I feel bored and even more hungry because I am always thinking about
“So, then, what did you do yesterday?”
slept early, hoping to eat breakfast when I get up.”
“Okay, do you want to eat panipuri?”
you buy me a masala puri”
speaking with him for a bit, I left my laptop on the table and stood
up to buy him masala puri.
A chaat stall stood right next to the café. He ate heartily.
came back to the café. I offered him Rs.20/-
don't need the money right now. I'm full.”
“What will you do tomorrow?”
will come here and look for you.”
won't be here tomorrow, Raju.”
Raju, and he was puzzled with my response. I did not want him to
start begging again, so I told him a lie.
“You know something? Even I did not have anything to eat when I was
your age. I survived by working and eating with whatever little money
his eyes lit up. I never imagined his two small eyes could turn so
bright. I could see the twinkle in his eyes. He was curious to know
more about my story. So I went on.
“But, you know, I never missed school. I did very well in my
studies and never neglected eating lunch because that was the only
meal I got in the day. I never skipped playing with my friends and
studying. If I felt hungry, I drank a glass of water and focused on
my studies. I didn't realize I was hungry when I read books.”
if I study hard, can I also become like you?”
“Yes, of course, you can.”
“Will you buy me some books? I don't have anything other than what
the school has given me. And I have studied them all already.”
“Why do you need more books?”
that tomorrow when I'm hungry, I can read those books.”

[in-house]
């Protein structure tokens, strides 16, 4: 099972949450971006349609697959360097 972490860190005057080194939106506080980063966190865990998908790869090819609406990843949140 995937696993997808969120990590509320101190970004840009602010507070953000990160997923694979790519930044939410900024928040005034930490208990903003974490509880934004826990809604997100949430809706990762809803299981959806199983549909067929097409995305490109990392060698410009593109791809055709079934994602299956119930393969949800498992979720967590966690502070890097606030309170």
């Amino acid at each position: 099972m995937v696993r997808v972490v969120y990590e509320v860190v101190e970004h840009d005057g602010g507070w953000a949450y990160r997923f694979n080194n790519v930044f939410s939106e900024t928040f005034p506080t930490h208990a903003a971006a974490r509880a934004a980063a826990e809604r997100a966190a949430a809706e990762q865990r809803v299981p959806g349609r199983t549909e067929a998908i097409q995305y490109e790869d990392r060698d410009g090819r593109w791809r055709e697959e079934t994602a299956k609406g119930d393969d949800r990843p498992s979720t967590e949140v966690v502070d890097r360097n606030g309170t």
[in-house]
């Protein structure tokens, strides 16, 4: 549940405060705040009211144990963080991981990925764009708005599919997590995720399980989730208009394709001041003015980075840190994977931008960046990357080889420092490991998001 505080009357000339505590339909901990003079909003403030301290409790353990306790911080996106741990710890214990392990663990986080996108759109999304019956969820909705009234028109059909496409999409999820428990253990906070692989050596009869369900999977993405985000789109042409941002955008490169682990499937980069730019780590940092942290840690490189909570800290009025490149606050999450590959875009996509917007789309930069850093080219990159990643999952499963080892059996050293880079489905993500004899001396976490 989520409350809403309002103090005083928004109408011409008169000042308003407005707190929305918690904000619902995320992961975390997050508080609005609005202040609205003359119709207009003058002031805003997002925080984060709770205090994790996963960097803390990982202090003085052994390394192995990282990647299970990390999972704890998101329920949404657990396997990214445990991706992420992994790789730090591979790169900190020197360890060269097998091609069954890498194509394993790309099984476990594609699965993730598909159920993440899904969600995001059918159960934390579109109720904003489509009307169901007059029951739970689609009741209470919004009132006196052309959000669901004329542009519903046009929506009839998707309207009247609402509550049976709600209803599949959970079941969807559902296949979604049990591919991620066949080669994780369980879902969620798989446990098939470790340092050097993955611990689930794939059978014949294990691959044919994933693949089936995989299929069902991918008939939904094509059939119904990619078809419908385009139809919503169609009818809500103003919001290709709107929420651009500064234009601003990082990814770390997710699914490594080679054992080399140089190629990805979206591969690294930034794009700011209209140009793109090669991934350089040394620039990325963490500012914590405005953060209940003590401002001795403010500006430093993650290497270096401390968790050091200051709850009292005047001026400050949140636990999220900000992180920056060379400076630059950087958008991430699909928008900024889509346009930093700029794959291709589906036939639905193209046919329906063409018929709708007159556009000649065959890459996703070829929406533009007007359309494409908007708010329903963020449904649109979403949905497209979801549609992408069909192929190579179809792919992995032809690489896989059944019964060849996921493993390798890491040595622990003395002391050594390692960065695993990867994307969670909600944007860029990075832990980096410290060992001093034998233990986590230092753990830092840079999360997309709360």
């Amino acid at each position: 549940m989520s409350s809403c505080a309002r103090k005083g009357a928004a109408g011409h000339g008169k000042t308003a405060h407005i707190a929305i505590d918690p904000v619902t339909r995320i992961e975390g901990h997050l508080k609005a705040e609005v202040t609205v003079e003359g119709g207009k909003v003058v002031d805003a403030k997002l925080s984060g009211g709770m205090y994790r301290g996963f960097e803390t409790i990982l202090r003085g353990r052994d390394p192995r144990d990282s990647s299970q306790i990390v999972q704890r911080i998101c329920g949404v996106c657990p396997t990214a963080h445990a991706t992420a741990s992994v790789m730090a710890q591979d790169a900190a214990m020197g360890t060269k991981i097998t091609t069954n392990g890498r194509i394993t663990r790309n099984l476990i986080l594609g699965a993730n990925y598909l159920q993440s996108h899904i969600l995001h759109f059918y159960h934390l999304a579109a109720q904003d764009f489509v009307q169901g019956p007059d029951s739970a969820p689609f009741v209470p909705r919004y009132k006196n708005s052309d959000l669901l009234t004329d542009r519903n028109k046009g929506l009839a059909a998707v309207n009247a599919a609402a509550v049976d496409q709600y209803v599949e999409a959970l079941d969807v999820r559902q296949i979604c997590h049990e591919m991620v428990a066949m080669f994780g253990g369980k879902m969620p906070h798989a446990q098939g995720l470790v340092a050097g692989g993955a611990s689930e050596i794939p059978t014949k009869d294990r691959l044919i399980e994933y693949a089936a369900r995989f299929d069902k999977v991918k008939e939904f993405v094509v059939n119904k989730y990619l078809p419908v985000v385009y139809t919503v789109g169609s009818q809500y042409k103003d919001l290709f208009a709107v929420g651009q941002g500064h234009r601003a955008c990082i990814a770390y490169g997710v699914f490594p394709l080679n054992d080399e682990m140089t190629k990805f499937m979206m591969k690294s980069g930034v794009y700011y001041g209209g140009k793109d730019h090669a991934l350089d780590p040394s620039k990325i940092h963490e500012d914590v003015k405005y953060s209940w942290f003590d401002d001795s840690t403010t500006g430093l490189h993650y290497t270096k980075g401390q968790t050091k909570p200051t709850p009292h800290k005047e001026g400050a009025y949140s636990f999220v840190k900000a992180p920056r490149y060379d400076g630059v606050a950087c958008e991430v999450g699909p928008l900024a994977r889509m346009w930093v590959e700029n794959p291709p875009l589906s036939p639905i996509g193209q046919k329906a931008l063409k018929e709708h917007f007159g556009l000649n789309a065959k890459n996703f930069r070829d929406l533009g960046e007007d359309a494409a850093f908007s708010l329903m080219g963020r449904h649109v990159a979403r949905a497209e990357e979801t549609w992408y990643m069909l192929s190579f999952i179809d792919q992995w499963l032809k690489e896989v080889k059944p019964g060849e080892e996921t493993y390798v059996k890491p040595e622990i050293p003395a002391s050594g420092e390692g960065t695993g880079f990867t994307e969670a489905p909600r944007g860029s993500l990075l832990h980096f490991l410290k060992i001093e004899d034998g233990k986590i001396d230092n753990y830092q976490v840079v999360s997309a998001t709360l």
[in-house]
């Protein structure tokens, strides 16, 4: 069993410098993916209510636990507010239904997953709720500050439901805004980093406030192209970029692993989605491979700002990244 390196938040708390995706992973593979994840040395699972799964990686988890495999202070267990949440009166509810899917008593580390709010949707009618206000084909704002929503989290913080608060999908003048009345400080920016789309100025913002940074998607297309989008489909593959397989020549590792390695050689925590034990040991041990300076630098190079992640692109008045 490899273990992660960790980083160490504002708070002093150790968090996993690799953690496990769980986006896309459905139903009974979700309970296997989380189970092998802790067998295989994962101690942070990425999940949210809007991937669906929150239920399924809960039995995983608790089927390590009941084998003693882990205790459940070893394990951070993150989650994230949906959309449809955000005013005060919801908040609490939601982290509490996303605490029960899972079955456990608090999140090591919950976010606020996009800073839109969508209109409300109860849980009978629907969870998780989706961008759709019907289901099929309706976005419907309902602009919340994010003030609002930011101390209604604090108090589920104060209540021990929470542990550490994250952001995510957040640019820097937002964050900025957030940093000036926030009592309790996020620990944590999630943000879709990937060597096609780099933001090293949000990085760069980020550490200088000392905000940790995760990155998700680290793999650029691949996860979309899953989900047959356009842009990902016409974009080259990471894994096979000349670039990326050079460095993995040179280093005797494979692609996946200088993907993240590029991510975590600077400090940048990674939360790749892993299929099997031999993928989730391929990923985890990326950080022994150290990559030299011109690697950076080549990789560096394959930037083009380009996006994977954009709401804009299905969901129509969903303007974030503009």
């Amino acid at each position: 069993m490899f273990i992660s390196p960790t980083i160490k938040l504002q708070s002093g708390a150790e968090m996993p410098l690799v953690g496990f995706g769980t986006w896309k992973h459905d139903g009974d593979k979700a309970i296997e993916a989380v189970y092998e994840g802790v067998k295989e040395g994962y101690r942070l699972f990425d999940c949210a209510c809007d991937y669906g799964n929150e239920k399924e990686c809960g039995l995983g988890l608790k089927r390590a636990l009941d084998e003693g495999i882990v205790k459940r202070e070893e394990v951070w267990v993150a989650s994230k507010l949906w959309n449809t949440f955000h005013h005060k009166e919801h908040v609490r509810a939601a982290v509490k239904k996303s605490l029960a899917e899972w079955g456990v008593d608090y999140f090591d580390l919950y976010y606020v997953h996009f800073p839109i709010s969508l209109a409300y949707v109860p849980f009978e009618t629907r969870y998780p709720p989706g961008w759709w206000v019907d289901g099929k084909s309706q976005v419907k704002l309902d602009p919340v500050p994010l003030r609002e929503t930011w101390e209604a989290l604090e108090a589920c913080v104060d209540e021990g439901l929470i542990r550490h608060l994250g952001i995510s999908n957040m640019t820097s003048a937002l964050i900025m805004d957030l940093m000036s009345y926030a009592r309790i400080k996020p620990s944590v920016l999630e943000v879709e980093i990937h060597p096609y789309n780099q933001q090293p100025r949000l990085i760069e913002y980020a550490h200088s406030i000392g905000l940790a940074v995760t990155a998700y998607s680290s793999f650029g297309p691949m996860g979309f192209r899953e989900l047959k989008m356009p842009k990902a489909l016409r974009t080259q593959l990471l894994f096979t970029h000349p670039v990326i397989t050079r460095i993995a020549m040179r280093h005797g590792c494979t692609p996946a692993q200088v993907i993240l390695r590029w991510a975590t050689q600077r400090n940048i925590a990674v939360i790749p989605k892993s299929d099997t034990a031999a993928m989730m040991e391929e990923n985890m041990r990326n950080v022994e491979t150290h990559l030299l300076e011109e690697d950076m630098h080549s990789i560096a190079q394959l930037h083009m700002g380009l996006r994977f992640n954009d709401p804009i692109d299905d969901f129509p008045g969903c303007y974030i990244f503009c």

bought him lots of storybooks and an encyclopedia. I also gave him a
big packet of biscuits, which would help him satiate his hunger until
he reconnected with his parents again.
never actually faced such a difficulty in my life. I never knew what
hunger felt like, but a lie from my side helped that child find a
hero in me. Now, he will fight for things in life in the right way,
and not take the easy way out, like begging. He now believes that
concentrating on his studies at school can change his tomorrow. The
plate of masala puri I
bought him satisfied his hunger, but his real hunger was quenched by
the knowledge that was rekindled in him. I just hope he retains that
same level of brightness I saw in his eyes in the future.
I am sure
he will think twice before begging now. I hope we all think at least
once before giving away money to kids or shooing them away when they
come to us while we are taking sips of our expensive Americano.
Everybody needs a hero.
2. Karma Strikes at a Traffic
other day, I left home for work at 6:30 am. Because it had rained
heavily the previous night, the roads were clean and welcoming. I
cruised through the KR Puram Bridge junction in Bengaluru at about 20
km/hr. For people who know anything at all about that junction, it's
a heavenly feeling driving at 20 km/hr on that stretch.
be successful in life one has to cross many bridges.........
Puram Bridge is surely one of them"
time I reached the Ring Road, I was greeted with a red light at the
Soul Space Arena junction. Everyone around me zipped past me, clearly
breaking the law. I decided to stop. Just then, one of the riders who
were planning to jump the signal came to a halt next to me. In the
next 30 seconds, vehicles in all the three lanes stopped at the
Honda Civic stopped behind me and started honking. He not only wanted
to jump the signal himself but was also expecting me to do the same
so I could make way for him to race ahead.
not to be bothered by the honking, as I had a long day at work ahead
of me. I ignored him.
like a DJ at a shady bar, he became mad and started slamming his
steering wheel as if he was spinning the disk. I looked at him with a
smile and pointed to the red light. The timer at the traffic signal
showed we had 40 more seconds to go.
me more at this point. He started abusing me in our local language,
Kannada. Staying patient, I got off my car, went up to him, and asked
him if it was an emergency. I would have said sorry and moved out of